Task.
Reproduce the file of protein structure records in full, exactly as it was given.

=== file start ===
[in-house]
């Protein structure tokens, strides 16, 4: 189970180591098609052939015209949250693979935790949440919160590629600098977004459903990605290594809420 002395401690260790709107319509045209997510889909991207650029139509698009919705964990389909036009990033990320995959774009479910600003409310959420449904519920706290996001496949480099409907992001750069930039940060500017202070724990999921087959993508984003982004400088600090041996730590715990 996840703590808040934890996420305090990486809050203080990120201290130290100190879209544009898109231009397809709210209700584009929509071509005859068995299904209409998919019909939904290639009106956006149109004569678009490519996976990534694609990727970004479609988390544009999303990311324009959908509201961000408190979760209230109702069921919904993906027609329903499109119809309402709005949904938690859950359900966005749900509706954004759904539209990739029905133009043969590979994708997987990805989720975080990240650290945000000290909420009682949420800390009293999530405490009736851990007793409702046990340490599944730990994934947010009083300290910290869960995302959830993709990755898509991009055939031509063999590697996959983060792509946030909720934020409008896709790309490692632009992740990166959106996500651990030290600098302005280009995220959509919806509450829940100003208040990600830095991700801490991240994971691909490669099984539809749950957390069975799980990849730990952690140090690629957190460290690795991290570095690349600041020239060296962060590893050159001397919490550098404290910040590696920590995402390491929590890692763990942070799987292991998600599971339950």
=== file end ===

[in-house]
């Protein structure tokens, strides 16, 4: 189970180591098609052939015209949250693979935790949440919160590629600098977004459903990605290594809420 002395401690260790709107319509045209997510889909991207650029139509698009919705964990389909036009990033990320995959774009479910600003409310959420449904519920706290996001496949480099409907992001750069930039940060500017202070724990999921087959993508984003982004400088600090041996730590715990 996840703590808040934890996420305090990486809050203080990120201290130290100190879209544009898109231009397809709210209700584009929509071509005859068995299904209409998919019909939904290639009106956006149109004569678009490519996976990534694609990727970004479609988390544009999303990311324009959908509201961000408190979760209230109702069921919904993906027609329903499109119809309402709005949904938690859950359900966005749900509706954004759904539209990739029905133009043969590979994708997987990805989720975080990240650290945000000290909420009682949420800390009293999530405490009736851990007793409702046990340490599944730990994934947010009083300290910290869960995302959830993709990755898509991009055939031509063999590697996959983060792509946030909720934020409008896709790309490692632009992740990166959106996500651990030290600098302005280009995220959509919806509450829940100003208040990600830095991700801490991240994971691909490669099984539809749950957390069975799980990849730990952690140090690629957190460290690795991290570095690349600041020239060296962060590893050159001397919490550098404290910040590696920590995402390491929590890692763990942070799987292991998600599971339950």